Professor Emeritus Tan Sri Dr Zakri Abdul Hamid
As co-chair of the MA and Director of the Institute of Advanced Studies – United Nations University (a position he held from 2001 to 2008) Tan Sri Zakri inspired and initiated the landmark Japan Satoyama-Satoumi Assessment (JSSA) which focused on ecosystem services. This undertaking involved over 200 scientists, both from the natural and social sciences, from universities and research institutions in Japan. The JSSA was governed by a multi-stakeholder board and governmental advisory committee that represented key “users” across national and local scales.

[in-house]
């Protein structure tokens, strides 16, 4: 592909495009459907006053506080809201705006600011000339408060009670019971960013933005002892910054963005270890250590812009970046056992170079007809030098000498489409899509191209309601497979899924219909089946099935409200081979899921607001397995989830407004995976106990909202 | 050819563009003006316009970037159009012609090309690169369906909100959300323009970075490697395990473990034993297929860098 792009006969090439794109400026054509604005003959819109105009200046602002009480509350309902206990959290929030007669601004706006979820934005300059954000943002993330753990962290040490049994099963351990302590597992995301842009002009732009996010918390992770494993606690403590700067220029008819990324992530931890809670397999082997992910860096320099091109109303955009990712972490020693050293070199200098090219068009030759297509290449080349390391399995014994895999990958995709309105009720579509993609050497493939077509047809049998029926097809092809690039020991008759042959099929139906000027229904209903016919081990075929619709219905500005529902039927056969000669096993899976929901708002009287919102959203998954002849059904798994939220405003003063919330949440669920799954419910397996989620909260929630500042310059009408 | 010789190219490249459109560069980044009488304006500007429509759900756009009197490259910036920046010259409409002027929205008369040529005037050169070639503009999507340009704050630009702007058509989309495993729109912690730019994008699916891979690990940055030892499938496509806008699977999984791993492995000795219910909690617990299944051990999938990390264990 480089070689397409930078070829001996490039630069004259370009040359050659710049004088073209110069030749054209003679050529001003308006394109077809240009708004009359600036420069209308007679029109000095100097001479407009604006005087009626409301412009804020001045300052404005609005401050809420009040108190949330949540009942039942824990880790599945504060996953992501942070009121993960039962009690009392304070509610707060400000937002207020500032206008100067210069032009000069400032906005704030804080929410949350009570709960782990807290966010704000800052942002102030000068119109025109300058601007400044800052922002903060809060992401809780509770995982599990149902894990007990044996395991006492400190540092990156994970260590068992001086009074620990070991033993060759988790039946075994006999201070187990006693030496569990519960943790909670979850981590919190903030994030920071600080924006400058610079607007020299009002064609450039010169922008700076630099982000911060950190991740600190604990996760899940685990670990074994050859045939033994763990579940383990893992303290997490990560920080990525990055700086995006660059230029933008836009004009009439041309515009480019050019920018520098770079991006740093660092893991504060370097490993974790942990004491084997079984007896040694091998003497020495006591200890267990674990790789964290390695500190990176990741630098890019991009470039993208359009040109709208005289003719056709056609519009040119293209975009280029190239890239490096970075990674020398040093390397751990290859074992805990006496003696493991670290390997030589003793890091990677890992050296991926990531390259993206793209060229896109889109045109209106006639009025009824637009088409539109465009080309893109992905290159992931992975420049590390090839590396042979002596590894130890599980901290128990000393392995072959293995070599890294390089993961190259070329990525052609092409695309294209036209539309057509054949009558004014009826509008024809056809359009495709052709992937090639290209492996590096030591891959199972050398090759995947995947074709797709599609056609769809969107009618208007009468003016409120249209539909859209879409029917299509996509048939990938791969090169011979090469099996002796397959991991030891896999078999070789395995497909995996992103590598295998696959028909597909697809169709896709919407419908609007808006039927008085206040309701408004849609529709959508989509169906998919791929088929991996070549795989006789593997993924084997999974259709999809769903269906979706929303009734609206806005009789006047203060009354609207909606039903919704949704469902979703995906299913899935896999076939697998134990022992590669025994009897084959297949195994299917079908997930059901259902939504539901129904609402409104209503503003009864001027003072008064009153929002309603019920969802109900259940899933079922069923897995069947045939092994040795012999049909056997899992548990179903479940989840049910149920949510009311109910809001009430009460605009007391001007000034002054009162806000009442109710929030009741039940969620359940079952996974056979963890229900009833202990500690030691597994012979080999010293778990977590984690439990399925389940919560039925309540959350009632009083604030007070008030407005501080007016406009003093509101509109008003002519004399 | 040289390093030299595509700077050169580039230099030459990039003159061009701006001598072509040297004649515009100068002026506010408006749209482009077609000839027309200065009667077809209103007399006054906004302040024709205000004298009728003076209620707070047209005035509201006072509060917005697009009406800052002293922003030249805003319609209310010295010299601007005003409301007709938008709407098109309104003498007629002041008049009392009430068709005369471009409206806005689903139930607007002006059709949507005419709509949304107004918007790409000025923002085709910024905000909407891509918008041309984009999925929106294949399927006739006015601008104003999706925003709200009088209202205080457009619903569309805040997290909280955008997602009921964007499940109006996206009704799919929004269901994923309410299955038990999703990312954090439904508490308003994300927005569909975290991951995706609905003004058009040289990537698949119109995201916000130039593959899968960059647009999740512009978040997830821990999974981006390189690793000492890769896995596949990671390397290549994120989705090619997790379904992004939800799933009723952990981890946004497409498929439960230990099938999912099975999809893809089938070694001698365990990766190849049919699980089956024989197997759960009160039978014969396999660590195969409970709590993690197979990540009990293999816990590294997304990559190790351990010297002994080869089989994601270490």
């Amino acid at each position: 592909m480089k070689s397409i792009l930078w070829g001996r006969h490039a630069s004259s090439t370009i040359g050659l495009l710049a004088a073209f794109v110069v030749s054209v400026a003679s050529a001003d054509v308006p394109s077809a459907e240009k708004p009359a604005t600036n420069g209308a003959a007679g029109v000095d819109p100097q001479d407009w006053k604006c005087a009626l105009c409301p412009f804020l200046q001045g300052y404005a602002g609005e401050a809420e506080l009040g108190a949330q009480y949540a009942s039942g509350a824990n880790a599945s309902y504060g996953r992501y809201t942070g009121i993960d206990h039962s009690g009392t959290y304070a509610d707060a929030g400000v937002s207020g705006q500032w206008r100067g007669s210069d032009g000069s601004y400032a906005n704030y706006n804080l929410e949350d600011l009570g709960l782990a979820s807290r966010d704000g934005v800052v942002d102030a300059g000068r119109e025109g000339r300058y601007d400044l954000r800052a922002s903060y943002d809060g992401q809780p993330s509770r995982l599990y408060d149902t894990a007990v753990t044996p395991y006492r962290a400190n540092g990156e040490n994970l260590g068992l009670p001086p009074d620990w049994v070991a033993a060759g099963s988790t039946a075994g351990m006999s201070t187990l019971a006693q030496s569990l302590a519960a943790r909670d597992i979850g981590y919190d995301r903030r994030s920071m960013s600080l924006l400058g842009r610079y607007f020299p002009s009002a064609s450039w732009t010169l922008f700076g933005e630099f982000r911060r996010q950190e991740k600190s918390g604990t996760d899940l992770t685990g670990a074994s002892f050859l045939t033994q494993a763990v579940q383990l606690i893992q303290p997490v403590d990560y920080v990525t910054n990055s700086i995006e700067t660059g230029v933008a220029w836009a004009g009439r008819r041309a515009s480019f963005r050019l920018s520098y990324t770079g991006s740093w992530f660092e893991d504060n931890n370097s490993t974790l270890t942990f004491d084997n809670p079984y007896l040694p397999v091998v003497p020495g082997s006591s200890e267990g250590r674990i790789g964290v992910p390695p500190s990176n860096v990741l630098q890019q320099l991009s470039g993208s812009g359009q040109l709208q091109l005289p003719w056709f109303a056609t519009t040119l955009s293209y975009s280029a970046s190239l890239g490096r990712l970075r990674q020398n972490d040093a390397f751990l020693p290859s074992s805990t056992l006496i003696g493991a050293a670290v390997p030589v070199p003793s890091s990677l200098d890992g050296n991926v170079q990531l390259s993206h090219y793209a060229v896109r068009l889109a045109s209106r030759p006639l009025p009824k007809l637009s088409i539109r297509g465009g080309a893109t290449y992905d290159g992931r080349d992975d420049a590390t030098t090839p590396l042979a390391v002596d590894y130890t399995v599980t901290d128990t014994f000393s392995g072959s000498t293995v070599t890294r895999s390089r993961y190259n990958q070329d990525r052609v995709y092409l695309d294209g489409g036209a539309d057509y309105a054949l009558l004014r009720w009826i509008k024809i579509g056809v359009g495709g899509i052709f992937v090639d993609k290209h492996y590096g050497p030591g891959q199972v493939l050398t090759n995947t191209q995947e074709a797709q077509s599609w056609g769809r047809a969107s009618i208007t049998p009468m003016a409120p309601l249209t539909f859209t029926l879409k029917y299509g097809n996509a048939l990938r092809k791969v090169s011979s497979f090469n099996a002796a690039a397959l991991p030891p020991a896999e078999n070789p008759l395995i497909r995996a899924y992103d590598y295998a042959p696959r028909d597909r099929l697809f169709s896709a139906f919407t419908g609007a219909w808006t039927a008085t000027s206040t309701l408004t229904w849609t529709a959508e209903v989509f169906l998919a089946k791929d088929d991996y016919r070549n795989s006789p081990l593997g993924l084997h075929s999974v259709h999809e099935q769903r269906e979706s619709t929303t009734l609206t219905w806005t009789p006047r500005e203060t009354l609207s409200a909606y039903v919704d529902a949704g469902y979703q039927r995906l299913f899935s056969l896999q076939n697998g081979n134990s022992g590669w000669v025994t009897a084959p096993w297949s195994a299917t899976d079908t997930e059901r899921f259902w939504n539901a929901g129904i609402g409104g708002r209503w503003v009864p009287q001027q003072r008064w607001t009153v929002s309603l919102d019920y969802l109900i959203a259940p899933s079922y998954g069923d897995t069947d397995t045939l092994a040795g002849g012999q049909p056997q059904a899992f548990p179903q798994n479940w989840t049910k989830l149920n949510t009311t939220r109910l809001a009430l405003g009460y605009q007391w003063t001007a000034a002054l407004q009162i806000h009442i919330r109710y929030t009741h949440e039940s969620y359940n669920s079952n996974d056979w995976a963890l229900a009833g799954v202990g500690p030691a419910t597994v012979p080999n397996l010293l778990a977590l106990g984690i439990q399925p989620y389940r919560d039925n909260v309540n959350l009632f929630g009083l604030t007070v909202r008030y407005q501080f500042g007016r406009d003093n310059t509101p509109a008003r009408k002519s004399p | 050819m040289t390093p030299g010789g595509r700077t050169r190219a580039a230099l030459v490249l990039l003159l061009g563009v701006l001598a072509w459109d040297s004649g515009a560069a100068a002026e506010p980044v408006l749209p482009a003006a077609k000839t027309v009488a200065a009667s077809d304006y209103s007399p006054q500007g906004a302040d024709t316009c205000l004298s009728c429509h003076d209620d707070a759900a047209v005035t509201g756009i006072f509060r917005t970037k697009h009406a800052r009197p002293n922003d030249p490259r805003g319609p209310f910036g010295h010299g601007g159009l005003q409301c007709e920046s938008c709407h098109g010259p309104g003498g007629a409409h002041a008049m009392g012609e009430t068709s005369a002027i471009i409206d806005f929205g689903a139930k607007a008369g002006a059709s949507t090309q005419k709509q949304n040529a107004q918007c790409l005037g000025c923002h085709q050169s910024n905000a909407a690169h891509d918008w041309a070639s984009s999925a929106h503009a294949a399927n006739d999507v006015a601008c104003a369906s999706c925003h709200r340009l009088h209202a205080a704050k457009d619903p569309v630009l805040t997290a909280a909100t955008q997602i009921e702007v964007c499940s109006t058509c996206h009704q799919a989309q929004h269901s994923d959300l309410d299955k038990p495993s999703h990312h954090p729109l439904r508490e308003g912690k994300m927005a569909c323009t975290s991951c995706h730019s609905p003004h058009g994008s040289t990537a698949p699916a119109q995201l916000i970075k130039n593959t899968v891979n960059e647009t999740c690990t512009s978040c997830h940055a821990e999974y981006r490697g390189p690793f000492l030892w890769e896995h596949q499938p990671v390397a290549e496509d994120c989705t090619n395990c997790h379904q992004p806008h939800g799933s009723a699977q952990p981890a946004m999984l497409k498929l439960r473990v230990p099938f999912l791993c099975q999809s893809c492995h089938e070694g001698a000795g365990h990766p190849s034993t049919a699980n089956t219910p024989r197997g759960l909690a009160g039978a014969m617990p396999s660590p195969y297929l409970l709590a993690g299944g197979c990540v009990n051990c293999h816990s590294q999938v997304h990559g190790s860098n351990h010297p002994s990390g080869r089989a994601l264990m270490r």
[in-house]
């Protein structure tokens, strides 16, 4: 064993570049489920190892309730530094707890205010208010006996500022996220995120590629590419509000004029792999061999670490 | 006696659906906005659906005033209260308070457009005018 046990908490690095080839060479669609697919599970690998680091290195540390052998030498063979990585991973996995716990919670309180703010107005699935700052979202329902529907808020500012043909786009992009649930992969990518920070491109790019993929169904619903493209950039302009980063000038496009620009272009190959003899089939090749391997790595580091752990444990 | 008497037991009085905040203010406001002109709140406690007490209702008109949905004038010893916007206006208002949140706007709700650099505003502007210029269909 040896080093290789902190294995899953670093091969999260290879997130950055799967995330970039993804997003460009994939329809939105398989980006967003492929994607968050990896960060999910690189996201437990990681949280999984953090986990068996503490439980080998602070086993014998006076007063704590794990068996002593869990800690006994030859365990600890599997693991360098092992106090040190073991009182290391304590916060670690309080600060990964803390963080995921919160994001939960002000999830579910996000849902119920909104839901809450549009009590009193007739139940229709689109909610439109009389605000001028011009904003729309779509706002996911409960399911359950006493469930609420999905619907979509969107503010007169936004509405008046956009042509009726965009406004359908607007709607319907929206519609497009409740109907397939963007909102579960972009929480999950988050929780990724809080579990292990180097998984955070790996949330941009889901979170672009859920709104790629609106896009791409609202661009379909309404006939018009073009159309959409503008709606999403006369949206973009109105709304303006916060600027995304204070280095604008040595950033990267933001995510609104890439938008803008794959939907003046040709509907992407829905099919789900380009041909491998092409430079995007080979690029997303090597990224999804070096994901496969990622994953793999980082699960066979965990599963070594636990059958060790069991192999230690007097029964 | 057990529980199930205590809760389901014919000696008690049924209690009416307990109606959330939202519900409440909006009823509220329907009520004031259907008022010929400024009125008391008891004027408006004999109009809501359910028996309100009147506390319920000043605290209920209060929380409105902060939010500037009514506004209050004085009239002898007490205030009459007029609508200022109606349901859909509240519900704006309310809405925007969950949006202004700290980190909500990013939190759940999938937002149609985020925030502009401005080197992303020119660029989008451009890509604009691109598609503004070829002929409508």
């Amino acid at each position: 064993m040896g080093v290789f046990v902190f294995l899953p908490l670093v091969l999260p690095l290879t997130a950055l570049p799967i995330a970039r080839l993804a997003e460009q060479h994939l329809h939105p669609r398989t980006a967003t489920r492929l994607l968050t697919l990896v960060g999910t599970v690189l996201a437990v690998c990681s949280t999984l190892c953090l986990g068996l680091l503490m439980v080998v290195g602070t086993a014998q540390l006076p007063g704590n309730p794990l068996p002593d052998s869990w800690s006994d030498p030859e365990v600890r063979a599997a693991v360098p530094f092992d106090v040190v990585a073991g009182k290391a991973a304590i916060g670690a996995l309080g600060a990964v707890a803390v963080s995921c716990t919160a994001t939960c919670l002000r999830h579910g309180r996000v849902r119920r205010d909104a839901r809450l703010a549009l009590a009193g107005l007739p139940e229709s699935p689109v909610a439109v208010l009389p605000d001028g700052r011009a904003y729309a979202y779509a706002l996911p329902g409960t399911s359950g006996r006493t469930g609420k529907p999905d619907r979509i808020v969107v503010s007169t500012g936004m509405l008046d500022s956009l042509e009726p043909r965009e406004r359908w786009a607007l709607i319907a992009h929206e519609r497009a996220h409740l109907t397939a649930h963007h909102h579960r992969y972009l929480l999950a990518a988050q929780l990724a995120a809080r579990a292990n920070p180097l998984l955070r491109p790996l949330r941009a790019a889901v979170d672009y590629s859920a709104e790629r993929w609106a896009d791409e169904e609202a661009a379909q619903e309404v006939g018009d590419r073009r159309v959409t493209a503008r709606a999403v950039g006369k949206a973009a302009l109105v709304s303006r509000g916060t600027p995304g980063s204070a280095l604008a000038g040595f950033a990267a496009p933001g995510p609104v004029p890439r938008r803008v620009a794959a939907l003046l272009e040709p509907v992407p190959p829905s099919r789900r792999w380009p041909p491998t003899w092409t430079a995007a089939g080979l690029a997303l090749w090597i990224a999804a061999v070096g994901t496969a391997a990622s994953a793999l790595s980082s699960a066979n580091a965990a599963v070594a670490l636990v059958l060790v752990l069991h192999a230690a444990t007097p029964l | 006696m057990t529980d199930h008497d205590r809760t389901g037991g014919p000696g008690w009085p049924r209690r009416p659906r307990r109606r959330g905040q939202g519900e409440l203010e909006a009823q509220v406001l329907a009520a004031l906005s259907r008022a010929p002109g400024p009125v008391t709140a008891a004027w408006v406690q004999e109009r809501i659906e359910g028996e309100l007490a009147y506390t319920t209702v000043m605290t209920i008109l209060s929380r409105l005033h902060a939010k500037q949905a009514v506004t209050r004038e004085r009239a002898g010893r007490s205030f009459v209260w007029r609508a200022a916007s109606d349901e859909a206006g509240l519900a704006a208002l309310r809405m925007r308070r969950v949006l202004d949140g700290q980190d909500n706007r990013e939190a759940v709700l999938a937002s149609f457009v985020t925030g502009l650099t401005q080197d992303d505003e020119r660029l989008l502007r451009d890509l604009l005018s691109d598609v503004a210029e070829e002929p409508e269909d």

The excellence of the MA and the Japanese Ecosystem Assessment led to the establishment of the Intergovernmental Platform on Biodiversity and Ecosystem Services (IPBES) and the election of Tan Sri Zakri as its founding Chair at its first plenary meeting of 105 Member States, held in January 2013 in Bonn, Germany.  A strong believer that “science should be used to make policy better,” Tan Sri Zakri was the driving force behind the IPBES, created to bridge the gap between scientists and policy makers, providing up- to-date, accurate, impartial data and scientific information to enable the formulation of better policy response in managing biodiversity. Informed, timely policy response is important to safeguard the biodiversity and ecosystem services essential for human well-being and the sustainability of our fragile planet for both current and future generations. IPBES is recognised by both the scientific and policy communities as an authoritative new platform to address existing gaps and strengthen the science-policy interface on biodiversity and ecosystem services.